The bars on this chart should be a lot higher for IP networking projects to succeed

Fundamental telecommunication expertise is still important, but there are gaps in several other areas that may need to be closed quickly


You could look on the bright side and say that IT departments are nearly half-way there in terms of developing the skill sets around IP networking they need. Or you could say we’ve got long way still to go.

NoJitter.com recently released the results of its second-annual salary and careers survey, and while the more than 600 respondents were not necessarily Canadian, they shared some surprisingly honest answers about how well-versed they are in next-generation communications technologies. To put it bluntly, the data suggests that many haven’t spent enough time transitioning to technologies that could save money improve performance or better fulfill business objectives. Here’s the summary from the ‘Your Expertise’ slide:

Interestingly, given the prevalence of IP telephony and Web-based communications, not quite half of communications respondents have any direct experience, training, or specialization in IP networking. Then again, only slightly more than half (53%) of respondents overall claimed the same of IP networking. For them, data center management/networking and IT security also hit at about the 50% mark, as second and third behind IP networking. Among our communications respondents, video conferencing (54%) and audio/visual systems (50%) fill those second and third spots, following telecom/communications.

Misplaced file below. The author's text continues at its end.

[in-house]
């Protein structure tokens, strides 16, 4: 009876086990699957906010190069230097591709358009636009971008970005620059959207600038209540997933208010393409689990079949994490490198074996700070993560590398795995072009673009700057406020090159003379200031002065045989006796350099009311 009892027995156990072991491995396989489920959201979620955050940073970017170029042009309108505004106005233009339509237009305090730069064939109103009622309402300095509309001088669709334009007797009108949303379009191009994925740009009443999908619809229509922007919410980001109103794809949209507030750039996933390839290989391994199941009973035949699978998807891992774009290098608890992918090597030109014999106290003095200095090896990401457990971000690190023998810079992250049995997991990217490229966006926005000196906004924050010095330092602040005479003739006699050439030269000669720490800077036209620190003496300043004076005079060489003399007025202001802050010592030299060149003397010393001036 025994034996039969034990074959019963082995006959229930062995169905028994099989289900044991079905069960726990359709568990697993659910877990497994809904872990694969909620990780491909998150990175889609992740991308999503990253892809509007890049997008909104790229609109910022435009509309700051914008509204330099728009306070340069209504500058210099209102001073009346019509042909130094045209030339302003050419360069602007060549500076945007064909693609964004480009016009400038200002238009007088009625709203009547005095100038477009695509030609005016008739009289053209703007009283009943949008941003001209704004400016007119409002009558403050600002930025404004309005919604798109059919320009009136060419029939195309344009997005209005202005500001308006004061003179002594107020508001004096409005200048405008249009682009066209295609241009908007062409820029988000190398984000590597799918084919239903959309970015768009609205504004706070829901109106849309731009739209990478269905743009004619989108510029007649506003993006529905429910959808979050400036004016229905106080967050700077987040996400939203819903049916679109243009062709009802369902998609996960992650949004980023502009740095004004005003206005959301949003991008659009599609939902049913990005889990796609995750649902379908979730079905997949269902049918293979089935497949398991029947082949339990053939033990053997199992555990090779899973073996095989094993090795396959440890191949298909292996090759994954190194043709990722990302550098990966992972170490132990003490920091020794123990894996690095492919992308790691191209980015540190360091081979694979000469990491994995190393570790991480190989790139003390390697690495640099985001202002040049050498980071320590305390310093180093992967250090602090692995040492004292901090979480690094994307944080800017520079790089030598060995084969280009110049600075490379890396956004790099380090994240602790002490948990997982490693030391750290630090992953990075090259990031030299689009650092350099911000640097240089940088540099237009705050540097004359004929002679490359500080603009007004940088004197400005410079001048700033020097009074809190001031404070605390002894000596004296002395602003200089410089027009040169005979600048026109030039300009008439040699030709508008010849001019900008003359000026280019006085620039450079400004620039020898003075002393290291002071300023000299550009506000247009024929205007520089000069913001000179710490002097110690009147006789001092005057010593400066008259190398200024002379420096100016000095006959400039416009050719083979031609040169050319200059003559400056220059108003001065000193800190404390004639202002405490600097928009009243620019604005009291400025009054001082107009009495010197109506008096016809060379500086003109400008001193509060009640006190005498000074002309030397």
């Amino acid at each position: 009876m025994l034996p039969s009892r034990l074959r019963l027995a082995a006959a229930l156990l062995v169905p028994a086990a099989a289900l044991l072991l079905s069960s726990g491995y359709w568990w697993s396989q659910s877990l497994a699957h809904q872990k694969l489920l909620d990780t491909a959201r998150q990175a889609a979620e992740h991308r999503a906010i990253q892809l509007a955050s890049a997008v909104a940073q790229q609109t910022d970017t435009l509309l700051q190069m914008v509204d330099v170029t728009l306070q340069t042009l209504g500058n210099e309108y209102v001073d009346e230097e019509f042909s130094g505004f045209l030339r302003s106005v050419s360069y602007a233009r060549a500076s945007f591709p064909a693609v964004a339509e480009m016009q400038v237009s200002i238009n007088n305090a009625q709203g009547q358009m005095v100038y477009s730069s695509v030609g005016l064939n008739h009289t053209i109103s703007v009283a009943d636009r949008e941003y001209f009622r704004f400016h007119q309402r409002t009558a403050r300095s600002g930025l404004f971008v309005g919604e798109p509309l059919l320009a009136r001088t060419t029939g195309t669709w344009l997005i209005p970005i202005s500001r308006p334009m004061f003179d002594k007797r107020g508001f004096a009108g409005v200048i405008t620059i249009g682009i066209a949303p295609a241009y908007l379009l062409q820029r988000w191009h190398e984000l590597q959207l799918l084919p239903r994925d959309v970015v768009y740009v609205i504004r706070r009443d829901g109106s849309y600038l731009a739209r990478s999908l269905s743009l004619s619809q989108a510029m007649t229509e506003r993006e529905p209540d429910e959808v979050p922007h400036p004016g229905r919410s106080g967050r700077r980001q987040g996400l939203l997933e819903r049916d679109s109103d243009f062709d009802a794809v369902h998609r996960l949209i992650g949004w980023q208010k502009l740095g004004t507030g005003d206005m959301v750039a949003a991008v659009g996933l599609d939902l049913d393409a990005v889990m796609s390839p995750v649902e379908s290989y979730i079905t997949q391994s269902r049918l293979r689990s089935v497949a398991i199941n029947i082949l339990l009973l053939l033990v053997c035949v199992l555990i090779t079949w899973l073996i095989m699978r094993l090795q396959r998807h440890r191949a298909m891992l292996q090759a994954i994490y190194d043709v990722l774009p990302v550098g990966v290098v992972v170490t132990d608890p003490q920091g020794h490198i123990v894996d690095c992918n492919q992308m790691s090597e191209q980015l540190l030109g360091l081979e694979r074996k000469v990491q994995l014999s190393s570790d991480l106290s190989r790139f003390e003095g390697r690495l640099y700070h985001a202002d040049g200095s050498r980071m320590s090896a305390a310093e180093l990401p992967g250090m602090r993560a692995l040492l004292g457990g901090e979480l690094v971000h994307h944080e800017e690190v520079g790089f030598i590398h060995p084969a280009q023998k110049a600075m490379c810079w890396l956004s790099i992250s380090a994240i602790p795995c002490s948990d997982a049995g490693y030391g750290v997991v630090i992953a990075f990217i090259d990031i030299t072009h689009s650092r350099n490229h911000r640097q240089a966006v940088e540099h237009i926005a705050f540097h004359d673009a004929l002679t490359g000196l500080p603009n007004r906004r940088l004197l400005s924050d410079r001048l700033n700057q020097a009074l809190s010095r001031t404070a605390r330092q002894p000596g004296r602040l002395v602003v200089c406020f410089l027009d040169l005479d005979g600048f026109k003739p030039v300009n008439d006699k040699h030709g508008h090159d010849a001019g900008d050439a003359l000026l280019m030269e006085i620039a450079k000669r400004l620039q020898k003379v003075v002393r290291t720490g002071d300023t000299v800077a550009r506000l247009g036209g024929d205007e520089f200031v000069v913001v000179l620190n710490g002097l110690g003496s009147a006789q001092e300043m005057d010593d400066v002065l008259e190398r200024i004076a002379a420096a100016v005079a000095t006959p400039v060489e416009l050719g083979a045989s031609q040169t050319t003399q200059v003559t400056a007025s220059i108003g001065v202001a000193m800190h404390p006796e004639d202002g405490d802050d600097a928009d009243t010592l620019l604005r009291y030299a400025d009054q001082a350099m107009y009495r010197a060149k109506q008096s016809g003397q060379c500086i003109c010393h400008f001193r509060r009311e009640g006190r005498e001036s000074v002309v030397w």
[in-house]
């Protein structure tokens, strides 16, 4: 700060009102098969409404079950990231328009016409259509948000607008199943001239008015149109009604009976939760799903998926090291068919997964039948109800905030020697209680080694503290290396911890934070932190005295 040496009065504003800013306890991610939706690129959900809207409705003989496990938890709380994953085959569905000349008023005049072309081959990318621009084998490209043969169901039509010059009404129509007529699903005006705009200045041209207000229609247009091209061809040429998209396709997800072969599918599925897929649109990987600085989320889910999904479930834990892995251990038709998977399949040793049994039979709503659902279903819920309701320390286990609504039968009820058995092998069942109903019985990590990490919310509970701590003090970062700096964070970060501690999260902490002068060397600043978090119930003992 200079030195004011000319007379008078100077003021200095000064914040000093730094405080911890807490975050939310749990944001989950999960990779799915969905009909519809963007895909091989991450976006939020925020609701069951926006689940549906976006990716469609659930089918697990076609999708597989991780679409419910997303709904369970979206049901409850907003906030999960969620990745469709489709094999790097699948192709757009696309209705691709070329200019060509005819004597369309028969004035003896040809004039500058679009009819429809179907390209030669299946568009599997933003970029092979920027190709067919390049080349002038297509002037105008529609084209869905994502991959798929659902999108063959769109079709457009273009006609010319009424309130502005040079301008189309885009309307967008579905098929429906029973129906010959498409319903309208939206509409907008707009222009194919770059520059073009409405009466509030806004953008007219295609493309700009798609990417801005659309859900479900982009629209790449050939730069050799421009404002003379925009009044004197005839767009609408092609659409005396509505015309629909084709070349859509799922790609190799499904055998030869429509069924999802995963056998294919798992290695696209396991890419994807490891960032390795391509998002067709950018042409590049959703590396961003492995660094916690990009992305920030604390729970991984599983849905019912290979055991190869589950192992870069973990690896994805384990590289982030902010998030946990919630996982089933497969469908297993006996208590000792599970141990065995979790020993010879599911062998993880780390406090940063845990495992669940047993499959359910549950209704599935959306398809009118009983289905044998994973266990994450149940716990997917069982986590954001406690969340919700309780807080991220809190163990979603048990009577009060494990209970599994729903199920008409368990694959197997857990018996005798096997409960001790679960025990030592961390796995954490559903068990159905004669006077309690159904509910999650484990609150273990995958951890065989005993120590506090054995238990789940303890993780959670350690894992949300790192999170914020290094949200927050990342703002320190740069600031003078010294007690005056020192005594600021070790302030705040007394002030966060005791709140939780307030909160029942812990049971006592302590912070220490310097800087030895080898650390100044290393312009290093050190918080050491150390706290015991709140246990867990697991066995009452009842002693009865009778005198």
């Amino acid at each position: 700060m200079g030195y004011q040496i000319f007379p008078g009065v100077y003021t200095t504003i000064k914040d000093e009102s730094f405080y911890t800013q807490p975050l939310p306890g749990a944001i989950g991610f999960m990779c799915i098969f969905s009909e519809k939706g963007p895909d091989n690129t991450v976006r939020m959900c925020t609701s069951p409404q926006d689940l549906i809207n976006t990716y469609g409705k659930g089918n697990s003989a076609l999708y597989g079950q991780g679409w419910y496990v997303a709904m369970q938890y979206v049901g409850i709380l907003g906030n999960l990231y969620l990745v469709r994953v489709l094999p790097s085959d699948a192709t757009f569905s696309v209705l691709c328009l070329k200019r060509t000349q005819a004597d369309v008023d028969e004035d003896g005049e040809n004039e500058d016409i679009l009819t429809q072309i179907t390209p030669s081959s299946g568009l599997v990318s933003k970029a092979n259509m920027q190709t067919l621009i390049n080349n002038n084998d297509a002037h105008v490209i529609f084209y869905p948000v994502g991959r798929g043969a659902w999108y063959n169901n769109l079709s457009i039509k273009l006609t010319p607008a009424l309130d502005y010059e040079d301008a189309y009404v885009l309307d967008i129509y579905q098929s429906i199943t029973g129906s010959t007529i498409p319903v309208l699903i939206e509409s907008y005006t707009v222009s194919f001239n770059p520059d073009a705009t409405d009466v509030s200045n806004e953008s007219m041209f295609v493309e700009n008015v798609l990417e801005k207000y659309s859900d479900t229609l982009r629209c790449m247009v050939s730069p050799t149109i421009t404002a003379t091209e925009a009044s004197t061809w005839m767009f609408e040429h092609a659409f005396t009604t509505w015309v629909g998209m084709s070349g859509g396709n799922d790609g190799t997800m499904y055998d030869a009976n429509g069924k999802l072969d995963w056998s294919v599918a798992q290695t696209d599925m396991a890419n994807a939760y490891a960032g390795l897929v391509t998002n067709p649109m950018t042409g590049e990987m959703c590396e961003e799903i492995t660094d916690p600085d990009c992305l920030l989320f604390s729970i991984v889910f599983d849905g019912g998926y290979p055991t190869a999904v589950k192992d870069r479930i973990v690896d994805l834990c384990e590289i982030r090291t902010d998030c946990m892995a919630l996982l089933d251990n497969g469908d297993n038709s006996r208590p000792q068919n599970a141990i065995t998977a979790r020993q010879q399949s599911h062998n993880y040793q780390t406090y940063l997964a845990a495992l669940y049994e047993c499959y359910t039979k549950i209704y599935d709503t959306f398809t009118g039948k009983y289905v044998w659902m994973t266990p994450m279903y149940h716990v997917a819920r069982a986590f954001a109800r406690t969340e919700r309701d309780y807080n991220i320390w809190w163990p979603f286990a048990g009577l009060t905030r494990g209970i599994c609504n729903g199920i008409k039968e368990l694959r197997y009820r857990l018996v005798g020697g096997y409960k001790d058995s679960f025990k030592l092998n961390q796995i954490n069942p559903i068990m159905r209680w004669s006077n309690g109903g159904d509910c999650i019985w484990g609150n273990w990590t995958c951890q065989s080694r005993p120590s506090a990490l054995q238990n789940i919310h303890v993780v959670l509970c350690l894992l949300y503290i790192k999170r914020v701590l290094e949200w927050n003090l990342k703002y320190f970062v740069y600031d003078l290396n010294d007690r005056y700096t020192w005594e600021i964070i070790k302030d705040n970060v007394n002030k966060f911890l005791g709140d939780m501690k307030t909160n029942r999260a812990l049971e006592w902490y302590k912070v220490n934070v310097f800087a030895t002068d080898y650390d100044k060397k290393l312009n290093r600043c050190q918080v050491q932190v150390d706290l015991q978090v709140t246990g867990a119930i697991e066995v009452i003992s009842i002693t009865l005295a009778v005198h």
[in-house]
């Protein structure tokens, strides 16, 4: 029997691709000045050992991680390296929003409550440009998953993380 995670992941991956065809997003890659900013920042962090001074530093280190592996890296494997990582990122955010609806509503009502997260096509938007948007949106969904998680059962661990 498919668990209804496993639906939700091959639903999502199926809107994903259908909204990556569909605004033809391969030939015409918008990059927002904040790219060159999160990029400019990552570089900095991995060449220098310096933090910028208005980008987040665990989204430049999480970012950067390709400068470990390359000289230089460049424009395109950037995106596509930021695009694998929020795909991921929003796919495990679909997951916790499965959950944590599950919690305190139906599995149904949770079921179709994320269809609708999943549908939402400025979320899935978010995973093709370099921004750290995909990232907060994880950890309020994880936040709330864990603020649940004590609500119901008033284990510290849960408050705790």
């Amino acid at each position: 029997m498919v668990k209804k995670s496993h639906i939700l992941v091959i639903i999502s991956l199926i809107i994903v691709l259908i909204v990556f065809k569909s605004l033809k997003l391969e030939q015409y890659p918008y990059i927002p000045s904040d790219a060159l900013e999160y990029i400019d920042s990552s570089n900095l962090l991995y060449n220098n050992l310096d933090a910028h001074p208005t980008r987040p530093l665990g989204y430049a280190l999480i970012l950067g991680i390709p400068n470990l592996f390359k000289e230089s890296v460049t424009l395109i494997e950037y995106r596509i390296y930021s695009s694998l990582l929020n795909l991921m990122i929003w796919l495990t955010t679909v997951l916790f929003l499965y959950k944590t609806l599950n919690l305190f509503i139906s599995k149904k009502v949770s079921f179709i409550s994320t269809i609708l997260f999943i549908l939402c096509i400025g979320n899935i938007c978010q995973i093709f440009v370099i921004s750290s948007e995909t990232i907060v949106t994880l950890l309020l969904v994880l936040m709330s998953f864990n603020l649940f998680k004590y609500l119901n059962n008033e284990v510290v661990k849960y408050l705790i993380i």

Maybe specialization isn’t necessary here, particularly for those who aren’t in a defined enterprise communications role, but more hands-on work with IP networking would surely benefit anyone working in IT. In some respects, the findings are at odds with some of the other data presented in the survey. For example, 31% IT professionals told No Jitter that a love of technology was the best thing about their job. On the other hand, 72% had been with the same firm for more than six years, so there may be a comfort in the familiar, as opposed to migrating to newer technologies. That’s why it’s not just the bar for IP networking that needs to rise: areas like security are shockingly low.

Though the survey results are well worth looking at in their entirety, I’d suggest starting with this chart and doing your own self-assessment. If you love technology and you want to stay with the organization where you’re currently employed, do this bar graph reflect that? If not, your goals for professional growth couldn’t be more clear.

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